Former senior DoJ officials and other antitrust observers suggest the memo will matter to enforcement, but perhaps not as Yates or DoJ officials expected. Meanwhile, observers say, the obstacles to prosecuting top executives for antitrust crimes remain myriad and difficult to overcome.
Since taking over as the top criminal enforcement official in the US Department of Justice’s antitrust division in November 2013, Brent Snyder has racked up frequent flyer miles on the competition conference circuit. He’s appeared a dozen or so times at events from New York to Tokyo, preaching the gospel of criminal enforcement at each stop along the way. While the antitrust division’s message has changed little since the 1990s, when then-deputy assistant attorney general Gary Spratling delivered criminal antitrust sermons from lecterns near and far, the point is no less poignant: if your company does the crime, be prepared to do the time.
Over the past year, Snyder has delivered that message with new emphasis. In September 2015, the DoJ published the Yates memo, which urged the department’s prosecuting divisions to do what they could to charge, try and convict top company executives if and when there is evidence of their culpability for the crimes of their employers. Yates wrote the memo amid widespread criticism of the DoJ for failing to punish top banking executives in the wake of the financial crisis. The memo was intended to allay that public outcry and, moreover, remind federal prosecutors that human beings are ultimately responsible for the actions of a company, and should be punished when the evidence suggests that they broke the law.
But at the DoJ’s antitrust division, the requests in the Yates memo seemed superfluous. For decades, the division has explicitly aimed to punish the highest-ranking culpable executives they could. Division officials have stressed that goal in speeches over the years, and the architects of the modern leniency programme – the division’s primary tool for uncovering cartels and other criminal acts – built in incentives for companies to turn over evidence of executives’ involvement when such evidence exists. “This has been a mantra for so long,” one former senior antitrust division official says of the agency’s goals of punishing culpable executives. “It’s always been the policy.”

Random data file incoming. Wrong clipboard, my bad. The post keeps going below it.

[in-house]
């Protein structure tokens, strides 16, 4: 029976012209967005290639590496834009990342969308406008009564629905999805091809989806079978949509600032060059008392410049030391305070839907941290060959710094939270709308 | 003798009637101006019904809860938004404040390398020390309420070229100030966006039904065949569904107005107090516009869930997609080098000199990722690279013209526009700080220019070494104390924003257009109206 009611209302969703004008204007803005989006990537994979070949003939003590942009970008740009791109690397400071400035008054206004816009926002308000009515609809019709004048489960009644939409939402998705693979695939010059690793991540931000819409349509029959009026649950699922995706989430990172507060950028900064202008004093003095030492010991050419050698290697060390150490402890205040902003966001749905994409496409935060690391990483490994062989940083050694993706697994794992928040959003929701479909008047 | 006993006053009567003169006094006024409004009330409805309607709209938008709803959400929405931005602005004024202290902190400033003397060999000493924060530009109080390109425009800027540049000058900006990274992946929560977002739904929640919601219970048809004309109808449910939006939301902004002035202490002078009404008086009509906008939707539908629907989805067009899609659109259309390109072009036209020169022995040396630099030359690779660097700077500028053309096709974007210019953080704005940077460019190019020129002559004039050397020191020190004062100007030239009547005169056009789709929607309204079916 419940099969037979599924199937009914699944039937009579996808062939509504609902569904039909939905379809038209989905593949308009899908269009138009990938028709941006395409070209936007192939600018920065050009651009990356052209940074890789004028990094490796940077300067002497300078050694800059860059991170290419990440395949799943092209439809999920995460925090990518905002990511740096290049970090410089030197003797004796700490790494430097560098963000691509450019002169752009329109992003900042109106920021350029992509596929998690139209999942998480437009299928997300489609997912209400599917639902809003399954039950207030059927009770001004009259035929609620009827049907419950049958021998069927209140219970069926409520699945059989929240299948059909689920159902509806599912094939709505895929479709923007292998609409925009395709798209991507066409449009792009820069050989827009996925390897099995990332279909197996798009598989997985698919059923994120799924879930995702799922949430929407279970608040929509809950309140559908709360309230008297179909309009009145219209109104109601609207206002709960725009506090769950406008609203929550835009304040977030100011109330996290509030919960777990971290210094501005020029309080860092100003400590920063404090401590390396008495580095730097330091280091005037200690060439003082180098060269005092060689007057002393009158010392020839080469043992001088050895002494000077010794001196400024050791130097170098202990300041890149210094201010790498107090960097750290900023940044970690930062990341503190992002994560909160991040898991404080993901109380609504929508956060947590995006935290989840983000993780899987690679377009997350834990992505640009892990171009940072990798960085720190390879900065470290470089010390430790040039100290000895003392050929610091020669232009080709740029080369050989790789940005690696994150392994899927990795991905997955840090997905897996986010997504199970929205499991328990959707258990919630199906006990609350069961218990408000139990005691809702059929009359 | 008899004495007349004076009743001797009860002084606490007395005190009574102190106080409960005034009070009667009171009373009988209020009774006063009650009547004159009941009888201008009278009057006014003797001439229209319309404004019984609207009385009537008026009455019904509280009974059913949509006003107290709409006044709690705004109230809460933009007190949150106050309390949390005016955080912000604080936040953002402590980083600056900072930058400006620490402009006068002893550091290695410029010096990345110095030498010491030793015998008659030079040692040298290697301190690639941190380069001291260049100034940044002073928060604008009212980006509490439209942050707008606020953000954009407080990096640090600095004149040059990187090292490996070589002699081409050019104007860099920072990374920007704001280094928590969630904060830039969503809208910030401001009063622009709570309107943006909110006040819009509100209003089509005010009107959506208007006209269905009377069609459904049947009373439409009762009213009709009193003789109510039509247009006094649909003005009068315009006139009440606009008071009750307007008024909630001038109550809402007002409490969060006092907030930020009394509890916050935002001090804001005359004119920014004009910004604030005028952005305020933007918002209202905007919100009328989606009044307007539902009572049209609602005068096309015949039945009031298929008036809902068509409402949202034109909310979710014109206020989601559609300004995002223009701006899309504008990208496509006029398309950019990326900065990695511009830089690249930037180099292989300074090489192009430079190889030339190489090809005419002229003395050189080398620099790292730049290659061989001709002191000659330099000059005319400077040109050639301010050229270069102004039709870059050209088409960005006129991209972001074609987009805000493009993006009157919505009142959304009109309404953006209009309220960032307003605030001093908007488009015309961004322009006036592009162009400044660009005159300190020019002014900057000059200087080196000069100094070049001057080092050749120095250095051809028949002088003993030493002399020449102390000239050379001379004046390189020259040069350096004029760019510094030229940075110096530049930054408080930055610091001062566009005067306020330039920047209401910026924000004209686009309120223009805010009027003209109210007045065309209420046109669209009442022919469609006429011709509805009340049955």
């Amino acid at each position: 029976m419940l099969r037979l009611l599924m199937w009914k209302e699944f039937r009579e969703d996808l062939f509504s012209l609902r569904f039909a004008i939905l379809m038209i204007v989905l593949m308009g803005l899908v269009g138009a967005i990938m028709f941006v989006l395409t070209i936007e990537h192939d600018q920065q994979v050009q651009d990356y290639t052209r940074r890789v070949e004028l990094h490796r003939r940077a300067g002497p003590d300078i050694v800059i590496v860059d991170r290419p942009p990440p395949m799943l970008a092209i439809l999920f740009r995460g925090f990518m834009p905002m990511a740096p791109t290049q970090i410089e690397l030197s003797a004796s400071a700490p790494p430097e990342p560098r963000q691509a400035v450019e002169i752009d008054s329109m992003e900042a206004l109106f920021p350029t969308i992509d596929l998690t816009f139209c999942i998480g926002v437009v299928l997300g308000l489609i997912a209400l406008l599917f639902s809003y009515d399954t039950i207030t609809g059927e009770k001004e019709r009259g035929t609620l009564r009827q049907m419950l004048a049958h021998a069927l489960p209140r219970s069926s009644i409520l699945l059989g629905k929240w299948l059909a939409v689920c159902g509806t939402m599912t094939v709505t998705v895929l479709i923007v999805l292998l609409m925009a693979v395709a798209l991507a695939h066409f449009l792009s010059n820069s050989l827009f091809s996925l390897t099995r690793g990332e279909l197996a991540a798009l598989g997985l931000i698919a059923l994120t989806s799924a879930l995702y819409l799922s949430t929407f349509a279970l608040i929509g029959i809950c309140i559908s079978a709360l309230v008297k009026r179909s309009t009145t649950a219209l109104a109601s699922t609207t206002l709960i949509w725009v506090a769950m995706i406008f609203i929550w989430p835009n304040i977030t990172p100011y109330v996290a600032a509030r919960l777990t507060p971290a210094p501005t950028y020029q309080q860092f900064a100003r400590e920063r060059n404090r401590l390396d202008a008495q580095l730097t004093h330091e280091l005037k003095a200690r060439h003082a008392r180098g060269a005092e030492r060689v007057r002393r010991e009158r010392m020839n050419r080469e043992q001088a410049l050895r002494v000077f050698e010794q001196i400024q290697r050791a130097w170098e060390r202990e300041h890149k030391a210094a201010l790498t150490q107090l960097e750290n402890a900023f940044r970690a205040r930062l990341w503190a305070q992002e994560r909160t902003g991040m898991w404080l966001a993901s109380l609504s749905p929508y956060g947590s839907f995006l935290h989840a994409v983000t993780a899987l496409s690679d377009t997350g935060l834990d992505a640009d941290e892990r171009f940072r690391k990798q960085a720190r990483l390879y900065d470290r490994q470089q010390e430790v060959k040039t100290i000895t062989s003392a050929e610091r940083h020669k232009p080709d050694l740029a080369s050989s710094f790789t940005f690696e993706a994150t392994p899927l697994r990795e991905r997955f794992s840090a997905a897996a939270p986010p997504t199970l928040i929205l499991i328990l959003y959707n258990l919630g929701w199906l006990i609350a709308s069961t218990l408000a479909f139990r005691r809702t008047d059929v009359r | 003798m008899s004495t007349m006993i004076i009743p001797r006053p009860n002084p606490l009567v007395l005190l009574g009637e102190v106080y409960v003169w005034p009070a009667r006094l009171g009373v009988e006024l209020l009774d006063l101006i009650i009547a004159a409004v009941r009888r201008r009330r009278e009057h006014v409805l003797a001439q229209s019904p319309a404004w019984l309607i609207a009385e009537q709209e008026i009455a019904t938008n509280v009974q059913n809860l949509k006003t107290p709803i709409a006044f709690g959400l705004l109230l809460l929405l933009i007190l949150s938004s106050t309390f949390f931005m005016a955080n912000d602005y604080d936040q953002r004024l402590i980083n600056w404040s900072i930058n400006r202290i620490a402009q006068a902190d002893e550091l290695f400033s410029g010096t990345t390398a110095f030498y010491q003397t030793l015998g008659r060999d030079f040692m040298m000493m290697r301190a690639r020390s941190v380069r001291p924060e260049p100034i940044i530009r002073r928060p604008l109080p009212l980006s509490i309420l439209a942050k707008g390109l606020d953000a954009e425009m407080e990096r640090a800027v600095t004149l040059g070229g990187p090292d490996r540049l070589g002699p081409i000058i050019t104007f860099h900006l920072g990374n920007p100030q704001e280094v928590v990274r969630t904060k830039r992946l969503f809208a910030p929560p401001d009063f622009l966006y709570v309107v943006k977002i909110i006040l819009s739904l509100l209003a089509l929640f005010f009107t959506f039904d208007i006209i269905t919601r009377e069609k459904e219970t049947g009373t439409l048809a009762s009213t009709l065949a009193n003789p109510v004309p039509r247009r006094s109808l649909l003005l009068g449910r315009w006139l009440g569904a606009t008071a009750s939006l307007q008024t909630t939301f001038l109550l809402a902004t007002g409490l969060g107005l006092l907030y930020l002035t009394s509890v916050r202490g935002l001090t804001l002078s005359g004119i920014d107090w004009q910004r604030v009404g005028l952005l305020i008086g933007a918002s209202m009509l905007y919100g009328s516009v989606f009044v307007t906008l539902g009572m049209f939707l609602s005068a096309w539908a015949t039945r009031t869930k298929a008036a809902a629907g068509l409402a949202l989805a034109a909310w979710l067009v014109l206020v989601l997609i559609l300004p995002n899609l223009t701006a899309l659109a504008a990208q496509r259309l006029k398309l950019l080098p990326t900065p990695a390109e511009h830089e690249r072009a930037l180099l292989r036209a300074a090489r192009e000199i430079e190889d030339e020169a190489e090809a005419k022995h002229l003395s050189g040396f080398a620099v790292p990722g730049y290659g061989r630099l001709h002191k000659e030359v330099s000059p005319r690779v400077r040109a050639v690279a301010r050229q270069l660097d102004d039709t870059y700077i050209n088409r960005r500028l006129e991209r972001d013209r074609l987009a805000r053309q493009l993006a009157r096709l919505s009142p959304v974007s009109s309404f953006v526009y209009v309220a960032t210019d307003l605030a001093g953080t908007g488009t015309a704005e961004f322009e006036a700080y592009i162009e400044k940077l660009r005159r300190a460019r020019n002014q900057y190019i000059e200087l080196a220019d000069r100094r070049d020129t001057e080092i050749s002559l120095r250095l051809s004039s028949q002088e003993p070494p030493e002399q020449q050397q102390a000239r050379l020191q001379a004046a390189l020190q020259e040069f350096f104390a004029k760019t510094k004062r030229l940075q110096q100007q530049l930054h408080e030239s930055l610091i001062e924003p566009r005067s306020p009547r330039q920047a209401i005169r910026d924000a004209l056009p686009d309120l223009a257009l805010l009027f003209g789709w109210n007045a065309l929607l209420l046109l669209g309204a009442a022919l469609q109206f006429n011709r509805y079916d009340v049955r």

In fact, sources say that while the antitrust division was not the prosecuting section Yates had in mind when she drafted the memo, it may have indirectly helped motivate her to write it. Frustration had grown within the top ranks of the DoJ over the enforcement record of the criminal division, especially when compared to the long list of executives the antitrust division has brought to justice through plea deals or jury trials. Indeed, sources say that the promotion of former antitrust division head Bill Baer to the DoJ’s front office reflects how pleased top department officials, and President Obama himself, have been with the antitrust division’s record.
So when Snyder and other division officials began speaking publicly on whether and how the Yates memo would affect the work at the antitrust division, they stressed that it would do little to change how the division conducted its business.
Why, then, have prosecutors so rarely charged those at the top of a company with its antitrust crimes? Sources with an intimate understanding of how the division makes its decisions, and how conspiracies often take place, say that a web of factors help to shield executives from prosecution. Employees’ extreme loyalty to their companies and bosses, the pressure to close cases and the nature of the crime itself all combine to keep executives out of DoJ crosshairs.
Antitrust crimes happen primarily in the corners of a company where certain kinds of business activities occur. Crimes that involve trading at a bank would involve traders and their direct managers, for example. The activities that most often break the antitrust laws – fixing prices and rigging bids – are typically carried out by those employees responsible for a company’s daily pricing decisions and contract bidding. More often than not, observers say, those employees are the easiest targets for the antitrust division because of the evidence: their names appear on the emails, they attended the meetings, they struck deals with rivals to set prices.
“It’s really more about the crime than the division’s policies or procedures,” says James Mutchnik, a former antitrust prosecutor and, for the past 16 years, a criminal antitrust defence attorney at Kirkland & Ellis. “The crime defines who is responsible, and that is often the vice president and directors,” rather than top executives, who may have known about and approved an agreement but avoided the dirty work of putting it in place.